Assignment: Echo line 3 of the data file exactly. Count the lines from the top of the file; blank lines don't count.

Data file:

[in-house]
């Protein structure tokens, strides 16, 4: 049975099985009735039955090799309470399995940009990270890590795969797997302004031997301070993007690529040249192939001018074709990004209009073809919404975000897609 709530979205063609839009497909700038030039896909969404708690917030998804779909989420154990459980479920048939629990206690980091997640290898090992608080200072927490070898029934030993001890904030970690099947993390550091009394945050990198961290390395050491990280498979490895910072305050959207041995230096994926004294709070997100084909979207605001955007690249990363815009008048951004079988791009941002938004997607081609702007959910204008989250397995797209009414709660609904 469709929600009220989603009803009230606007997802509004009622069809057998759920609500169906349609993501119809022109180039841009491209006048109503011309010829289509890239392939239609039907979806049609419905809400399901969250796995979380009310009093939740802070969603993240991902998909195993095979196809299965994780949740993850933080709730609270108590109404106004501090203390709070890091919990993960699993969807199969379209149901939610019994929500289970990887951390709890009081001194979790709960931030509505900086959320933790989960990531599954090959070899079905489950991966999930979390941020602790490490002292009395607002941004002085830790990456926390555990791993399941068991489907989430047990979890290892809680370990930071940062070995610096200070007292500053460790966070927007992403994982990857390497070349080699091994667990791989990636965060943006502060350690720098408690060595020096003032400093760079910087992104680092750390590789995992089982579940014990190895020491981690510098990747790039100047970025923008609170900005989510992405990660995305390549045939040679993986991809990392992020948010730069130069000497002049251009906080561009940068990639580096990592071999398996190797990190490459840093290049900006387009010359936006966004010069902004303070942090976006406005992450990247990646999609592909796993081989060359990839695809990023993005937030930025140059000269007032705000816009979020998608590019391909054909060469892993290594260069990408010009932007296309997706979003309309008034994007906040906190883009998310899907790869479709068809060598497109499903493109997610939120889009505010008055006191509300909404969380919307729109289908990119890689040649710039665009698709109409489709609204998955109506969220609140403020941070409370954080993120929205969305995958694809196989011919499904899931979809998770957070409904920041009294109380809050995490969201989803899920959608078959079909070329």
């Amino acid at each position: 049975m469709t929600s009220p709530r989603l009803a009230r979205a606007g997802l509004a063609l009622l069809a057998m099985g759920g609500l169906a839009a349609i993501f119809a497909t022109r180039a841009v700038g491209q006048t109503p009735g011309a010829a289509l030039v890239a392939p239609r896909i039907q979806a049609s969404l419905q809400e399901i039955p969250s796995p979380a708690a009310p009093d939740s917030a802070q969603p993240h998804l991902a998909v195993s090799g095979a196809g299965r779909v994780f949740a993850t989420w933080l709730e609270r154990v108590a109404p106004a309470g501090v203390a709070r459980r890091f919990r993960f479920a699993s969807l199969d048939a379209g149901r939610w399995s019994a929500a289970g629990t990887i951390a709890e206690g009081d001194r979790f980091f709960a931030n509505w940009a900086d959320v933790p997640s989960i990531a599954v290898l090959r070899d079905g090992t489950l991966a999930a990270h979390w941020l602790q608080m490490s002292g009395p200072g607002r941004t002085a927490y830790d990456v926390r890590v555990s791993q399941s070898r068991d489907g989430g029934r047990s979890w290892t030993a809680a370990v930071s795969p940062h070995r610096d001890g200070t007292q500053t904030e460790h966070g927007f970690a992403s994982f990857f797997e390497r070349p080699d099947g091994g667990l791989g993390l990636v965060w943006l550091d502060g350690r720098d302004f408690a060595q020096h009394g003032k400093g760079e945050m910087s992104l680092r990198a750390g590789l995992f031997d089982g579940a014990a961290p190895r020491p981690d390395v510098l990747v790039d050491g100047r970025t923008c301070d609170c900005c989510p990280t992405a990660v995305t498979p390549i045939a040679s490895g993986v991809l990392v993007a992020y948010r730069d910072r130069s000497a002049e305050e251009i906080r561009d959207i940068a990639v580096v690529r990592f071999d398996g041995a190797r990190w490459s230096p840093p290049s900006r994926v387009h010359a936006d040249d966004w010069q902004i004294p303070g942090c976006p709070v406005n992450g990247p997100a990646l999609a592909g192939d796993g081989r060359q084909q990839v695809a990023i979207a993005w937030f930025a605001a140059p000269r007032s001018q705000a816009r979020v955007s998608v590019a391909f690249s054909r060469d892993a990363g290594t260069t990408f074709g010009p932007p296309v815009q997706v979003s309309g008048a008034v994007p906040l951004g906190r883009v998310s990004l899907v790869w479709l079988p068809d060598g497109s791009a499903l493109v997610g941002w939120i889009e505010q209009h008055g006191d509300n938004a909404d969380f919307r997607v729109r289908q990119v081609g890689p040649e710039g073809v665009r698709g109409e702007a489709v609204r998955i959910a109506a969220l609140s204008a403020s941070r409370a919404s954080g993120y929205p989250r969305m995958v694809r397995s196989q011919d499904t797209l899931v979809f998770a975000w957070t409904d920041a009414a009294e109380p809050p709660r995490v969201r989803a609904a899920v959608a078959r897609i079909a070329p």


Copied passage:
């Amino acid at each position: 049975m469709t929600s009220p709530r989603l009803a009230r979205a606007g997802l509004a063609l009622l069809a057998m099985g759920g609500l169906a839009a349609i993501f119809a497909t022109r180039a841009v700038g491209q006048t109503p009735g011309a010829a289509l030039v890239a392939p239609r896909i039907q979806a049609s969404l419905q809400e399901i039955p969250s796995p979380a708690a009310p009093d939740s917030a802070q969603p993240h998804l991902a998909v195993s090799g095979a196809g299965r779909v994780f949740a993850t989420w933080l709730e609270r154990v108590a109404p106004a309470g501090v203390a709070r459980r890091f919990r993960f479920a699993s969807l199969d048939a379209g149901r939610w399995s019994a929500a289970g629990t990887i951390a709890e206690g009081d001194r979790f980091f709960a931030n509505w940009a900086d959320v933790p997640s989960i990531a599954v290898l090959r070899d079905g090992t489950l991966a999930a990270h979390w941020l602790q608080m490490s002292g009395p200072g607002r941004t002085a927490y830790d990456v926390r890590v555990s791993q399941s070898r068991d489907g989430g029934r047990s979890w290892t030993a809680a370990v930071s795969p940062h070995r610096d001890g200070t007292q500053t904030e460790h966070g927007f970690a992403s994982f990857f797997e390497r070349p080699d099947g091994g667990l791989g993390l990636v965060w943006l550091d502060g350690r720098d302004f408690a060595q020096h009394g003032k400093g760079e945050m910087s992104l680092r990198a750390g590789l995992f031997d089982g579940a014990a961290p190895r020491p981690d390395v510098l990747v790039d050491g100047r970025t923008c301070d609170c900005c989510p990280t992405a990660v995305t498979p390549i045939a040679s490895g993986v991809l990392v993007a992020y948010r730069d910072r130069s000497a002049e305050e251009i906080r561009d959207i940068a990639v580096v690529r990592f071999d398996g041995a190797r990190w490459s230096p840093p290049s900006r994926v387009h010359a936006d040249d966004w010069q902004i004294p303070g942090c976006p709070v406005n992450g990247p997100a990646l999609a592909g192939d796993g081989r060359q084909q990839v695809a990023i979207a993005w937030f930025a605001a140059p000269r007032s001018q705000a816009r979020v955007s998608v590019a391909f690249s054909r060469d892993a990363g290594t260069t990408f074709g010009p932007p296309v815009q997706v979003s309309g008048a008034v994007p906040l951004g906190r883009v998310s990004l899907v790869w479709l079988p068809d060598g497109s791009a499903l493109v997610g941002w939120i889009e505010q209009h008055g006191d509300n938004a909404d969380f919307r997607v729109r289908q990119v081609g890689p040649e710039g073809v665009r698709g109409e702007a489709v609204r998955i959910a109506a969220l609140s204008a403020s941070r409370a919404s954080g993120y929205p989250r969305m995958v694809r397995s196989q011919d499904t797209l899931v979809f998770a975000w957070t409904d920041a009414a009294e109380p809050p709660r995490v969201r989803a609904a899920v959608a078959r897609i079909a070329p």